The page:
co-leaders of a National Science Foundation-funded eclipse
expedition to Mauritania in 1973. The aim of the expedition
was to repeat, with modern technology, the light-deflection
observations of bygone years. This effort would not have been
possible without warm cooperation between the astronomy
department and the Center for Relativity.
The DeWitts were instrumental in attracting to Austin
John Wheeler, who was facing compulsory retirement at
Princeton. Texas gave him a center of his own to which he
invited people such as David Deutsch and Philip Candelas,
with whom DeWitt had become acquainted during a Gug-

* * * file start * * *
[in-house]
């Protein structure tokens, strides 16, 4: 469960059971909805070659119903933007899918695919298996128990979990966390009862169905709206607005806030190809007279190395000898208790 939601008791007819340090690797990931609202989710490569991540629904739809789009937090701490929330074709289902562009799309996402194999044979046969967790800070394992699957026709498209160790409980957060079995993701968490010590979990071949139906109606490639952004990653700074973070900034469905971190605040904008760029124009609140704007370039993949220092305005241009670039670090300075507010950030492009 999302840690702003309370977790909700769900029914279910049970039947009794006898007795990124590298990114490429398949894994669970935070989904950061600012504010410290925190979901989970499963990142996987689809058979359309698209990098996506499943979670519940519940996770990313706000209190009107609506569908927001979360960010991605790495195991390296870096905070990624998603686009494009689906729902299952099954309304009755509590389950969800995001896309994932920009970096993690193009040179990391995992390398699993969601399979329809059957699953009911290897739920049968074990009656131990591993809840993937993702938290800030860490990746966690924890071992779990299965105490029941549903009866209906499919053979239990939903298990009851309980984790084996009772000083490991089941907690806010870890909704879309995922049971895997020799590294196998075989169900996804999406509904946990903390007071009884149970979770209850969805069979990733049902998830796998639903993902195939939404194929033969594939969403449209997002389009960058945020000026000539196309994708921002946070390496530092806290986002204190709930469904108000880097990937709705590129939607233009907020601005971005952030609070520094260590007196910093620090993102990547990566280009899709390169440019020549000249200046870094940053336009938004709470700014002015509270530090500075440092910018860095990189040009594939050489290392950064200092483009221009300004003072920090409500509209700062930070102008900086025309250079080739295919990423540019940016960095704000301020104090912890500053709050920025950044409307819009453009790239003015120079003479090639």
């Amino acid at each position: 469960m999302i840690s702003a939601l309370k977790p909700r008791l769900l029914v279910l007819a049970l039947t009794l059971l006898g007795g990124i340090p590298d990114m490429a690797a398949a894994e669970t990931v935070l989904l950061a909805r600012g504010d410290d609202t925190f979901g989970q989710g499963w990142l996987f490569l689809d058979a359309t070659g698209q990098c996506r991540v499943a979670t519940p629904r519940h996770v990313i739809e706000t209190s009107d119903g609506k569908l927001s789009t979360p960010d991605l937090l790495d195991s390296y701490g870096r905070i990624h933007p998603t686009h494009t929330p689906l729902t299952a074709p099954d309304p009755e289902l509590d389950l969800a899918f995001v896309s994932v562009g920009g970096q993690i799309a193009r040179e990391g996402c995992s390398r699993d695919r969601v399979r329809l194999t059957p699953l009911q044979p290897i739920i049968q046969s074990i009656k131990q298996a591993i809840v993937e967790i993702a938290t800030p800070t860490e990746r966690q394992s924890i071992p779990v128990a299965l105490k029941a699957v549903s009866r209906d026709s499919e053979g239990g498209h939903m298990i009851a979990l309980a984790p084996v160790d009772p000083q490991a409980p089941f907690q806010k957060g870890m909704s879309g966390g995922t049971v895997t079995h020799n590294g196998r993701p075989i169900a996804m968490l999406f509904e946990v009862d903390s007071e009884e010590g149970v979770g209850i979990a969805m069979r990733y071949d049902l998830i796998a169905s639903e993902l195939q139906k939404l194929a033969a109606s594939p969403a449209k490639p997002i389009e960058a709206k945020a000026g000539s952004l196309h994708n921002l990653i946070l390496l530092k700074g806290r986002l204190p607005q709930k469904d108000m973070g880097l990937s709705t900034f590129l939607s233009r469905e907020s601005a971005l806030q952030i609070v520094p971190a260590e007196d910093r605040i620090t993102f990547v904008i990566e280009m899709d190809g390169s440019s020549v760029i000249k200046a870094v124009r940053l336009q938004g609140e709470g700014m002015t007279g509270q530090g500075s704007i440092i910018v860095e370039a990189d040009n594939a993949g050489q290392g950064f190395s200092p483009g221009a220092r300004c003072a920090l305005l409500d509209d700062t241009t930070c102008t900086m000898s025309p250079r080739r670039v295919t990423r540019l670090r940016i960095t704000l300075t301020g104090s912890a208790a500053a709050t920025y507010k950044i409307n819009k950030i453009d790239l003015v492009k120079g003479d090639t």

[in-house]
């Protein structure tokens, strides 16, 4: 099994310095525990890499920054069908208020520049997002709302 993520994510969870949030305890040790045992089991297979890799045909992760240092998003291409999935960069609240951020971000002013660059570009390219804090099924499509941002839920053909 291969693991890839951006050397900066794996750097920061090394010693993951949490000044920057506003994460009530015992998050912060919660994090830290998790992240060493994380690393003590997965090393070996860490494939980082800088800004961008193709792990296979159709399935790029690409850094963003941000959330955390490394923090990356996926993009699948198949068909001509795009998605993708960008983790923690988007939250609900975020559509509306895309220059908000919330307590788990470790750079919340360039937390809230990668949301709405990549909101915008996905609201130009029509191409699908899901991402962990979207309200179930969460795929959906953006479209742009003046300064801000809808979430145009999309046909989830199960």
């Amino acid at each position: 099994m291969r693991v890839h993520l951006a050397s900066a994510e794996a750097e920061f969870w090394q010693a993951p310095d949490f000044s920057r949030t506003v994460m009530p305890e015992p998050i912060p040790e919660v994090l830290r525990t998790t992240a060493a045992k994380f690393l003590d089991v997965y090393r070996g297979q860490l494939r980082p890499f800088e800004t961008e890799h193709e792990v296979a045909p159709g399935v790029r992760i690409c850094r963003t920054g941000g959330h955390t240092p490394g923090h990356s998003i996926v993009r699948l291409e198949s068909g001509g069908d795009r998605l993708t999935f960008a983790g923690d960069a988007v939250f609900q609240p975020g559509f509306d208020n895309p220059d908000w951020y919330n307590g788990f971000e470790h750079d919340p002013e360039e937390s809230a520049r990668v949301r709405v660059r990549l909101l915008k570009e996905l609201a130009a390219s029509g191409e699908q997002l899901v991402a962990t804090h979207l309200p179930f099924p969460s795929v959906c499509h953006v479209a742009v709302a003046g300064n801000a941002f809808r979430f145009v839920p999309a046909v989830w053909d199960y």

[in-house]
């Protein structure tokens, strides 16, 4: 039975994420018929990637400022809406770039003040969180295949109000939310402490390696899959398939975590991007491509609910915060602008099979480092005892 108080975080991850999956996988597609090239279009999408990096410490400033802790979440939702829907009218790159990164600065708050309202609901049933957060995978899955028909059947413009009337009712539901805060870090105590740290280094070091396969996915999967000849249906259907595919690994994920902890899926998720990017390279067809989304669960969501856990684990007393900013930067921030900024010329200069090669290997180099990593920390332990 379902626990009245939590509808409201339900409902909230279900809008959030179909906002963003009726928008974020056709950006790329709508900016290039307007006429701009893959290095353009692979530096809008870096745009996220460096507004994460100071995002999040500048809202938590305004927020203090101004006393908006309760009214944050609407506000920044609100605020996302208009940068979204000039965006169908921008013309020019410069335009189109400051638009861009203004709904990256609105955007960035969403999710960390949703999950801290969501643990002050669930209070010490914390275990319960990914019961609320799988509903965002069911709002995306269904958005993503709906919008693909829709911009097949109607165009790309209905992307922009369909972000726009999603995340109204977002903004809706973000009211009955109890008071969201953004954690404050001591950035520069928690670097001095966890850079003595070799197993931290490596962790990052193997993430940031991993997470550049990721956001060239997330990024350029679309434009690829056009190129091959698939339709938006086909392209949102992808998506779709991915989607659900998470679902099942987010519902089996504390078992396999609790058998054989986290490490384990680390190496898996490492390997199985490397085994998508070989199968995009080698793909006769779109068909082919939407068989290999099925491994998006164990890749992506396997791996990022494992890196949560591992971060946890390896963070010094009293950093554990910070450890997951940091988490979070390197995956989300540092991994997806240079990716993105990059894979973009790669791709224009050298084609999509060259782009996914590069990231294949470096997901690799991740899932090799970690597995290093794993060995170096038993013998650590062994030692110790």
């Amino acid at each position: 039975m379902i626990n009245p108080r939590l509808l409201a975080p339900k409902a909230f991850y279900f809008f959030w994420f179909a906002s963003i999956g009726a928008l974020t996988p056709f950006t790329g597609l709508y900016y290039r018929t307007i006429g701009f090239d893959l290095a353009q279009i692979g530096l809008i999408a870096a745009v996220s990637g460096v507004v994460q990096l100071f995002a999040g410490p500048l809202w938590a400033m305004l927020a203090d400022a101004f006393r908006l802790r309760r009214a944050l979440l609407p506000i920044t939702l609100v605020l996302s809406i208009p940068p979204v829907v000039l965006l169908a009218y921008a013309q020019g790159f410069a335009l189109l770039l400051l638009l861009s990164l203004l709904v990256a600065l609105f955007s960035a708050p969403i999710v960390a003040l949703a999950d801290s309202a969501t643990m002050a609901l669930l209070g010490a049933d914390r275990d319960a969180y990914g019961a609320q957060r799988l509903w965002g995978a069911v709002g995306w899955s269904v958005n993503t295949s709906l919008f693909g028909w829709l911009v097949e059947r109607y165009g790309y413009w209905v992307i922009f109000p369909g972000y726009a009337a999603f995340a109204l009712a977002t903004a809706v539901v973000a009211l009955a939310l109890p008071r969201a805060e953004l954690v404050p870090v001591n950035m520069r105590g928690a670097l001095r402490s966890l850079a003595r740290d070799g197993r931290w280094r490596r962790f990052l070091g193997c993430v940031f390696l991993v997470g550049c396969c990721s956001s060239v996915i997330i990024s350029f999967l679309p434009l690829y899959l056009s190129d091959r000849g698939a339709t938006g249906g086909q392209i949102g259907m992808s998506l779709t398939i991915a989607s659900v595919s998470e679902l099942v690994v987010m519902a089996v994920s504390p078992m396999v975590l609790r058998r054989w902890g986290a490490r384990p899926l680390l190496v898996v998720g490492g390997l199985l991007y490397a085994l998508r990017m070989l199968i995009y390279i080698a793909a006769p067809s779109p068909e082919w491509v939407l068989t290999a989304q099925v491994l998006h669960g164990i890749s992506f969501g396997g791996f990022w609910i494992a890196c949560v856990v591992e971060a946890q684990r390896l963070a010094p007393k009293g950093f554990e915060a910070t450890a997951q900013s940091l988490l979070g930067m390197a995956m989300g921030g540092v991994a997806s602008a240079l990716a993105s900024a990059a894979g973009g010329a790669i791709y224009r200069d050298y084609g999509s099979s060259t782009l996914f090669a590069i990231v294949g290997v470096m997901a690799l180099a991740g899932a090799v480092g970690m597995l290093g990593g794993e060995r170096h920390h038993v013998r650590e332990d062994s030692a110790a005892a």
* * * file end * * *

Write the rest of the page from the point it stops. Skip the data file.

genheim year as visiting fellow at All Souls College, Oxford,
in 1975-1976.
DeWitt’s early years at Texas were devoted to the colliding
black hole problem and to the problems of quantum field
theory in curved spacetime, including the problem of the
conformal or Weyl anomaly and the description of Hawking
radiation. He also continued to develop his Hamiltonian-free
approach to quantum field theory. By 1983 when he again
lectured at Les Houches, he was able to set the theory of
conservation laws, tree theorems, and dimensional and zeta-
function regularizations completely within this framework.
In the 1980s he wrote his book Supermanifolds. Supermani-
folds are spaces that have coordinates that anticommute (in
the sense that xy=-yx), as well as having the ordinary sort of
commuting coordinates (for which xy=yx). The book brought
together in a systematic way a number of related but never
before united topics, such as supertraces, superdeterminants,
Berezin integration, super Lie groups, and path-integral
derivation of index theorems. A useful topology that he in-
troduced for integration on supermanifolds is now known